The Internet can do a lot. It can’t do everything. Something will replace Borders. Sooner or later we’ll find out what.

Anyway. I like bookstores. Always have, always will. Most that were in Colorado Springs when we arrived in 2003 are now gone. We have to go to Denver for certain things like Elfa shelving, and it’s starting to look like we’ll have to go there for books as well. I’ll be going on Saturday with my usual hunger for serendipity, and if you’re in the area see if you can stop by.

Odd Lots

The Mystery Hi-Fi AM Tuner and Amp

Jeffs1974StereoSystem.jpgHere’s a challenge for some of my older readers, particularly those who were in the hi-fi hobby in the 1960s. While looking for the photo of Carol’s banner mentioned in my entry for July 31st, I ran across a blurry photo of my basement office in 1975, including the portion shown at left. The unit on the top of the pile is definitely a Heathkit FM-4 monaural FM tuner. I had it for quite a few years after 1975, and may still have the manual somewhere. I don’t clearly remember the identity of the other two. The middle item is an interesting one: an AM-only hi-fi tuner. I dumped both the AM tuner and the stereo amp on the bottom shortly after I married Carol and bought a Realistic STA-64 AM/FM stereo amp unit for Christmas 1976. Bogglingly (but why dump it if it works well?) the Realistic is still our main stereo here.

AM hi-fi tuners are something of an oddity, and unless I misrecall, the unit shown above had very good sound for the bass-deprived, static-enhanced AM pop radio signals we all listened to in the 1960s. I think it’s an AJ-21, the AM partner to the Heath AJ-31 FM tuner. The color scheme is about right, including the red Heathkit logo on the lower-left edge of the front panel. The knobs look wrong, but it’s as close as I’ve come in scanning Heathkit photos on Google Images.

As for the stereo amp, I have utterly no clue. I’m almost certain it wasn’t a Heathkit. Any ideas?

The system worked very well as a sort of college-kid junker “stereo” (both tuners were purely mono) from 1971 or so to 1976. I am not an audiophile and don’t have an especially good ear, so equipment like that may have been precisely what I needed at the time, as it was all hamfest-cheap. I don’t need a tube stereo amp anymore (I built my own back in 2005) but it would be interesting to see what the two Heath tuners would do with it.

Dipping Into Books: Conjuror’s Journal

Conjuror's Journal Cover 300 Wide.jpgOne of the most obscure of the best books I’ve read in the last 30 years is Conjuror’s Journal, by Frances L. Shine. As best I can tell Miss Shine published just three novels, all with Dodd, Mead, between 1968 and 1978. There is almost nothing about her online, and given that she seemed to be 60-something in her 1978 jacket photo, I’m guessing that she’s passed on.

The novel is a Pepys-style diary from a mulatto conjuror (parlor magician; nothing paranormal about it) traveling around Boston in the 1790s with his dog Socrates, giving magic shows while trying to unravel the mystery of his parentage. The story is by turns insightful, funny, and sweet, with just a touch of melancholy here and there, mostly in Joshua’s recognition of the pain he sees in the people he entertains. It ends well (nay, triumphantly) in a way that few stories do anymore, and a lot of what I like about it is simply that. Perhaps the best way to persuade you to hunt up a copy (there are plenty on the used book sites for a dollar) is to give you a quick sample here. I hope to do this now and then with obscure books that I think deserve more attention than they’ve gotten.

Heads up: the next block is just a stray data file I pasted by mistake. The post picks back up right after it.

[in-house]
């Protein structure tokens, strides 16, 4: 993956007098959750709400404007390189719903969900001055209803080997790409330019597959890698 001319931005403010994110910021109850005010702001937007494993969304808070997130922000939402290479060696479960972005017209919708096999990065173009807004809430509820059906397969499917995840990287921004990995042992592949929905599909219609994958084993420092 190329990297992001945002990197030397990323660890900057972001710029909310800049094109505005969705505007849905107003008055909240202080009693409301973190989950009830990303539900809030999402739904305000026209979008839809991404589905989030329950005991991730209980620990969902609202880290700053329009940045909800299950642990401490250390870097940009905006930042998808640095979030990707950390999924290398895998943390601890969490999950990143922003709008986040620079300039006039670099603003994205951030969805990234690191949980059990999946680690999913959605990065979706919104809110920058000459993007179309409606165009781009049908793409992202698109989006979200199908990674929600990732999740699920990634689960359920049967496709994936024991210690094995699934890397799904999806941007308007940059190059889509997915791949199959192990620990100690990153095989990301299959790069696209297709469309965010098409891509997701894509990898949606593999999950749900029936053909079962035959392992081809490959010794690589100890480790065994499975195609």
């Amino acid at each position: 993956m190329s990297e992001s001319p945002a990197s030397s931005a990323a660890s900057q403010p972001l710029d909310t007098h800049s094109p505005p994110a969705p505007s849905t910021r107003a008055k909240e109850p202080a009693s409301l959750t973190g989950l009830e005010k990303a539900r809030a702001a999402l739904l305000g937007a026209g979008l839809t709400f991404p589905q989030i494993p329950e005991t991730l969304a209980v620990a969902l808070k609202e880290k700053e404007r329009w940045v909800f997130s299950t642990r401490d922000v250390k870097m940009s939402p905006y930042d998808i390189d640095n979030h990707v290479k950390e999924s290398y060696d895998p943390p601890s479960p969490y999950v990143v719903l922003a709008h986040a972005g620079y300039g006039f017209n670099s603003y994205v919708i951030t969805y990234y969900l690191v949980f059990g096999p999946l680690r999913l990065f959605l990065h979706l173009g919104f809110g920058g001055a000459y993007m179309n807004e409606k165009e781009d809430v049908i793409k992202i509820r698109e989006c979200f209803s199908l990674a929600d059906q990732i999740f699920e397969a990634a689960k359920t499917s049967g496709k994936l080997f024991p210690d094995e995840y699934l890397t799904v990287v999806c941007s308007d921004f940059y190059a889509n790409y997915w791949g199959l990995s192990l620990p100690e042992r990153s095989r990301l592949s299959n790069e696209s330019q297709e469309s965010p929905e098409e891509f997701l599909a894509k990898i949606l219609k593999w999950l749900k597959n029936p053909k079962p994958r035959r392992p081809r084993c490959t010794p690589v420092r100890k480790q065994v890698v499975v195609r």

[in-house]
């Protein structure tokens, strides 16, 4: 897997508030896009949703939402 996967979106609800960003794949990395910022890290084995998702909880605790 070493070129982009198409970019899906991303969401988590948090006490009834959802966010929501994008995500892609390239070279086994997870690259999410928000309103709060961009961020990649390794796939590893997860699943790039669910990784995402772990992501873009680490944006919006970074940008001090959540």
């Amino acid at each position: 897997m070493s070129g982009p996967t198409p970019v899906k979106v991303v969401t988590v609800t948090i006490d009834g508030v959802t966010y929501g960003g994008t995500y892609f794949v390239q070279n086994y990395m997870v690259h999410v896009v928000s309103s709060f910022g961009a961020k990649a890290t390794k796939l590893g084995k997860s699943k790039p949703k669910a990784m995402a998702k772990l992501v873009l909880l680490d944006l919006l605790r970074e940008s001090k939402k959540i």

February 15, 1794.

Man is a hapless creature, after all, upon this earth; all his vaunted powers as nothing in the face of Loss. This have I tried and proven more than once.

This day I was met in the Lane by a small lass in a sore way of crying; who called out my name and seized my coat in her little hand. She had hung about the door waiting for me; and, 0, Sir, look! Could I not make it to be alive again? Wrapped tenderly within her apron was a dead canary.

I was stricken by her simplicity. Having marvelled at such wonders as her childish eyes found in my sleight-of-hand, she thought on me as a kind of miracle worker who could, an’ he would, make all well again. There was in her utter trust an innocent blasphemy that made me shudder.

Most tenderly, I spoke to her; explaining how far my poor gifts at conjuring fell short of what she asked. My words brought forth a fresh burst of tears. Then my bird’s dead! Charlie’s dead! My heart welled with pity. How can one speak to Six Years of the bending of man’s stubborn will to the Divine purpose? All I could find to do was to palm a coin, fumble in her hair with a “What have we here?” and proffer the coin to purchase another bird.

Child-like, she made pause at the bright money. But then she shook her head mournfully. She wanted no other bird–she wanted only Charlie. Off she went a-weeping, the dead bird cradled in her apron.

Poor little maid! Perhaps till this day her heart has known naught but joys. My bird is dead. Be it youthful dreams, or first love; be it the sense of infinite possibility contained in one land, one idea; we all, soon or late, must utter that same cry.